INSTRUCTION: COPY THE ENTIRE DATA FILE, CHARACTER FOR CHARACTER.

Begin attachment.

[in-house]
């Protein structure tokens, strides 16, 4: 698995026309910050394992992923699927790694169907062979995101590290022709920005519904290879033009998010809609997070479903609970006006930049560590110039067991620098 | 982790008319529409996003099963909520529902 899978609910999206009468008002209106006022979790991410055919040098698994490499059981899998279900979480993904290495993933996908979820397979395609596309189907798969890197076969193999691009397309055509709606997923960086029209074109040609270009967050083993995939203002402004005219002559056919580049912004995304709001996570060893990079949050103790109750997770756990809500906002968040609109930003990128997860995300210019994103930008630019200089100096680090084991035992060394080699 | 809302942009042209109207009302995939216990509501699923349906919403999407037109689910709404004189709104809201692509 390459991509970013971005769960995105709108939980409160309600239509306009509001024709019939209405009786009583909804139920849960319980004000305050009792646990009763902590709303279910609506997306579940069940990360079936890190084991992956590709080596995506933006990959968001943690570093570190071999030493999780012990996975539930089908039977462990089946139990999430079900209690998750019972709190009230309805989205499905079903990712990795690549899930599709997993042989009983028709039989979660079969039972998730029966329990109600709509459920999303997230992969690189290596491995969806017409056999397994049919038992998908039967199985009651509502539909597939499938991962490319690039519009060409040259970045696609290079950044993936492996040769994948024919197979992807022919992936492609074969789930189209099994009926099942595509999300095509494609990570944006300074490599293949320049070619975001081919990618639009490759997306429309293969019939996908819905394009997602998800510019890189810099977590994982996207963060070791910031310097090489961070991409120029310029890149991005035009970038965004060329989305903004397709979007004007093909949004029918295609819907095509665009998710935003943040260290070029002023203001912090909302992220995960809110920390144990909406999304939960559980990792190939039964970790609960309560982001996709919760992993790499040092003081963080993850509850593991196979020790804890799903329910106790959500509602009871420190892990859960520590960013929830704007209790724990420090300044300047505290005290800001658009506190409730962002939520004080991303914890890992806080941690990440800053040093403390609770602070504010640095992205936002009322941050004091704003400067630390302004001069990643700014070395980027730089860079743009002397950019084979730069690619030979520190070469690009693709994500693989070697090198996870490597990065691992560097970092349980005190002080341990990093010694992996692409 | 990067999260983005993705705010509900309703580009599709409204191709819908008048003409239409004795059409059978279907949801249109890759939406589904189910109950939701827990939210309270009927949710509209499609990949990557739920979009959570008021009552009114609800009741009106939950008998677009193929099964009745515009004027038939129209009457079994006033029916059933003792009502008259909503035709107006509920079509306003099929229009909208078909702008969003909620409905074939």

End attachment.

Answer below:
[in-house]
């Protein structure tokens, strides 16, 4: 698995026309910050394992992923699927790694169907062979995101590290022709920005519904290879033009998010809609997070479903609970006006930049560590110039067991620098 | 982790008319529409996003099963909520529902 899978609910999206009468008002209106006022979790991410055919040098698994490499059981899998279900979480993904290495993933996908979820397979395609596309189907798969890197076969193999691009397309055509709606997923960086029209074109040609270009967050083993995939203002402004005219002559056919580049912004995304709001996570060893990079949050103790109750997770756990809500906002968040609109930003990128997860995300210019994103930008630019200089100096680090084991035992060394080699 | 809302942009042209109207009302995939216990509501699923349906919403999407037109689910709404004189709104809201692509 390459991509970013971005769960995105709108939980409160309600239509306009509001024709019939209405009786009583909804139920849960319980004000305050009792646990009763902590709303279910609506997306579940069940990360079936890190084991992956590709080596995506933006990959968001943690570093570190071999030493999780012990996975539930089908039977462990089946139990999430079900209690998750019972709190009230309805989205499905079903990712990795690549899930599709997993042989009983028709039989979660079969039972998730029966329990109600709509459920999303997230992969690189290596491995969806017409056999397994049919038992998908039967199985009651509502539909597939499938991962490319690039519009060409040259970045696609290079950044993936492996040769994948024919197979992807022919992936492609074969789930189209099994009926099942595509999300095509494609990570944006300074490599293949320049070619975001081919990618639009490759997306429309293969019939996908819905394009997602998800510019890189810099977590994982996207963060070791910031310097090489961070991409120029310029890149991005035009970038965004060329989305903004397709979007004007093909949004029918295609819907095509665009998710935003943040260290070029002023203001912090909302992220995960809110920390144990909406999304939960559980990792190939039964970790609960309560982001996709919760992993790499040092003081963080993850509850593991196979020790804890799903329910106790959500509602009871420190892990859960520590960013929830704007209790724990420090300044300047505290005290800001658009506190409730962002939520004080991303914890890992806080941690990440800053040093403390609770602070504010640095992205936002009322941050004091704003400067630390302004001069990643700014070395980027730089860079743009002397950019084979730069690619030979520190070469690009693709994500693989070697090198996870490597990065691992560097970092349980005190002080341990990093010694992996692409 | 990067999260983005993705705010509900309703580009599709409204191709819908008048003409239409004795059409059978279907949801249109890759939406589904189910109950939701827990939210309270009927949710509209499609990949990557739920979009959570008021009552009114609800009741009106939950008998677009193929099964009745515009004027038939129209009457079994006033029916059933003792009502008259909503035709107006509920079509306003099929229009909208078909702008969003909620409905074939």